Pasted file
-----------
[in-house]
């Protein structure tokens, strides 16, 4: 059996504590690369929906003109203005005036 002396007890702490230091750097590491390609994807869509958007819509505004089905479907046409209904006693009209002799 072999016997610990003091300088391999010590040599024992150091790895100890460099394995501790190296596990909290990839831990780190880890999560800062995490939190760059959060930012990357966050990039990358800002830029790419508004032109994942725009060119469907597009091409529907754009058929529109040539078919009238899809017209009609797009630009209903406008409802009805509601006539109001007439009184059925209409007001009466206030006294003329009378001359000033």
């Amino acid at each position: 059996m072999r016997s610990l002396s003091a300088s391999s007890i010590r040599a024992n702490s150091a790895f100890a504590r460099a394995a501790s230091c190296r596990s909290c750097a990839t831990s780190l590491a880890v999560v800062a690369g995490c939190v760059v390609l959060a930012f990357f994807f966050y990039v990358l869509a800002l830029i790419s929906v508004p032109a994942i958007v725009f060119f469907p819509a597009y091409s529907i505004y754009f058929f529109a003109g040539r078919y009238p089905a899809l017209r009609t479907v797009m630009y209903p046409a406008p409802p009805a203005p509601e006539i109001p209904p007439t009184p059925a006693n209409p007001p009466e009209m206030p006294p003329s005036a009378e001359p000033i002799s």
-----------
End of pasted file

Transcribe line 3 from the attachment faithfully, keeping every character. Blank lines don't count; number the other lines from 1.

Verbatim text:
């Amino acid at each position: 059996m072999r016997s610990l002396s003091a300088s391999s007890i010590r040599a024992n702490s150091a790895f100890a504590r460099a394995a501790s230091c190296r596990s909290c750097a990839t831990s780190l590491a880890v999560v800062a690369g995490c939190v760059v390609l959060a930012f990357f994807f966050y990039v990358l869509a800002l830029i790419s929906v508004p032109a994942i958007v725009f060119f469907p819509a597009y091409s529907i505004y754009f058929f529109a003109g040539r078919y009238p089905a899809l017209r009609t479907v797009m630009y209903p046409a406008p409802p009805a203005p509601e006539i109001p209904p007439t009184p059925a006693n209409p007001p009466e009209m206030p006294p003329s005036a009378e001359p000033i002799s």